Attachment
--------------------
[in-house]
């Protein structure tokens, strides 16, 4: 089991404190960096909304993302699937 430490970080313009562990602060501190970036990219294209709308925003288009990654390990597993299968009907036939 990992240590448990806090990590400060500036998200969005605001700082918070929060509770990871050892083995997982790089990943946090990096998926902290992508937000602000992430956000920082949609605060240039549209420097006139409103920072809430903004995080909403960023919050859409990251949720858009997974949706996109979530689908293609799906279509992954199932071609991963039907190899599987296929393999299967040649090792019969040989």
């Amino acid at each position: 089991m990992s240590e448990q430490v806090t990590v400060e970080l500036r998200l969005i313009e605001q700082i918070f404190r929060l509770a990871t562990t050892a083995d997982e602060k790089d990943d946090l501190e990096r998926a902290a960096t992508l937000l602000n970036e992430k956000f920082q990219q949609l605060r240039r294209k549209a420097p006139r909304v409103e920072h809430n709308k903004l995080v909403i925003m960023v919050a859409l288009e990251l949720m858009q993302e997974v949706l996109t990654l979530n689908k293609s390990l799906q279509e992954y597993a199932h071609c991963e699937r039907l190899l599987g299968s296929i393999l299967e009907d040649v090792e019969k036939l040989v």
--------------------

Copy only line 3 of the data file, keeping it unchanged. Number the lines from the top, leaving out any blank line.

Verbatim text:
């Amino acid at each position: 089991m990992s240590e448990q430490v806090t990590v400060e970080l500036r998200l969005i313009e605001q700082i918070f404190r929060l509770a990871t562990t050892a083995d997982e602060k790089d990943d946090l501190e990096r998926a902290a960096t992508l937000l602000n970036e992430k956000f920082q990219q949609l605060r240039r294209k549209a420097p006139r909304v409103e920072h809430n709308k903004l995080v909403i925003m960023v919050a859409l288009e990251l949720m858009q993302e997974v949706l996109t990654l979530n689908k293609s390990l799906q279509e992954y597993a199932h071609c991963e699937r039907l190899l599987g299968s296929i393999l299967e009907d040649v090792e019969k036939l040989v």